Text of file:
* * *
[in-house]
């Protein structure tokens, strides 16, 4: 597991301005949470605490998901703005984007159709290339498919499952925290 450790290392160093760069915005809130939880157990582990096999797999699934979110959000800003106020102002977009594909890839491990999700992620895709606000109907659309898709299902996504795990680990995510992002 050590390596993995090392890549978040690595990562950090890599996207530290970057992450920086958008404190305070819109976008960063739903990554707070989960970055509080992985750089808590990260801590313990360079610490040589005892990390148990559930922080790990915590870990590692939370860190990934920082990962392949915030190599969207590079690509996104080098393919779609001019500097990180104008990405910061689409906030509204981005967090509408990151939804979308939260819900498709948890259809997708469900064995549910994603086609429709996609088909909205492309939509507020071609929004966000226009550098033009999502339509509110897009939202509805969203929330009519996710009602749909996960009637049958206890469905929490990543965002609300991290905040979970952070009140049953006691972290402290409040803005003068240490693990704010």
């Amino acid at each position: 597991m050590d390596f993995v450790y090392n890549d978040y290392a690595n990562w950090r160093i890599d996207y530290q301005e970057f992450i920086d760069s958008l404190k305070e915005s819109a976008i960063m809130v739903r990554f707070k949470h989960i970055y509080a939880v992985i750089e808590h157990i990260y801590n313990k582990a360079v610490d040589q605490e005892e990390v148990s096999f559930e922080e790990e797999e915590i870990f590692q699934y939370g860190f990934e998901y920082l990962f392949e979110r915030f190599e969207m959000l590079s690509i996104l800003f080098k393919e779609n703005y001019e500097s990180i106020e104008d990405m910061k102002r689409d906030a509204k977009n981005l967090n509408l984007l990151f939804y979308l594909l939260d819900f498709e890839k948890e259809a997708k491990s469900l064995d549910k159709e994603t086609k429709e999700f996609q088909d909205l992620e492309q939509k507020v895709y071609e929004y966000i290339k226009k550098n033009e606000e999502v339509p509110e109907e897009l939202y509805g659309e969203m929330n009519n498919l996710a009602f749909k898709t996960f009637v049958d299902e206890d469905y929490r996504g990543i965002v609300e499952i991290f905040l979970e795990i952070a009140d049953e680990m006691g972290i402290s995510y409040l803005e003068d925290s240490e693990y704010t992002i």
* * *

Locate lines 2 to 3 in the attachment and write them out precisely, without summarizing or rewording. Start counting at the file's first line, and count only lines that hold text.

């Protein structure tokens, strides 16, 4: 597991301005949470605490998901703005984007159709290339498919499952925290 450790290392160093760069915005809130939880157990582990096999797999699934979110959000800003106020102002977009594909890839491990999700992620895709606000109907659309898709299902996504795990680990995510992002 050590390596993995090392890549978040690595990562950090890599996207530290970057992450920086958008404190305070819109976008960063739903990554707070989960970055509080992985750089808590990260801590313990360079610490040589005892990390148990559930922080790990915590870990590692939370860190990934920082990962392949915030190599969207590079690509996104080098393919779609001019500097990180104008990405910061689409906030509204981005967090509408990151939804979308939260819900498709948890259809997708469900064995549910994603086609429709996609088909909205492309939509507020071609929004966000226009550098033009999502339509509110897009939202509805969203929330009519996710009602749909996960009637049958206890469905929490990543965002609300991290905040979970952070009140049953006691972290402290409040803005003068240490693990704010």
């Amino acid at each position: 597991m050590d390596f993995v450790y090392n890549d978040y290392a690595n990562w950090r160093i890599d996207y530290q301005e970057f992450i920086d760069s958008l404190k305070e915005s819109a976008i960063m809130v739903r990554f707070k949470h989960i970055y509080a939880v992985i750089e808590h157990i990260y801590n313990k582990a360079v610490d040589q605490e005892e990390v148990s096999f559930e922080e790990e797999e915590i870990f590692q699934y939370g860190f990934e998901y920082l990962f392949e979110r915030f190599e969207m959000l590079s690509i996104l800003f080098k393919e779609n703005y001019e500097s990180i106020e104008d990405m910061k102002r689409d906030a509204k977009n981005l967090n509408l984007l990151f939804y979308l594909l939260d819900f498709e890839k948890e259809a997708k491990s469900l064995d549910k159709e994603t086609k429709e999700f996609q088909d909205l992620e492309q939509k507020v895709y071609e929004y966000i290339k226009k550098n033009e606000e999502v339509p509110e109907e897009l939202y509805g659309e969203m929330n009519n498919l996710a009602f749909k898709t996960f009637v049958d299902e206890d469905y929490r996504g990543i965002v609300e499952i991290f905040l979970e795990i952070a009140d049953e680990m006691g972290i402290s995510y409040l803005e003068d925290s240490e693990y704010t992002i």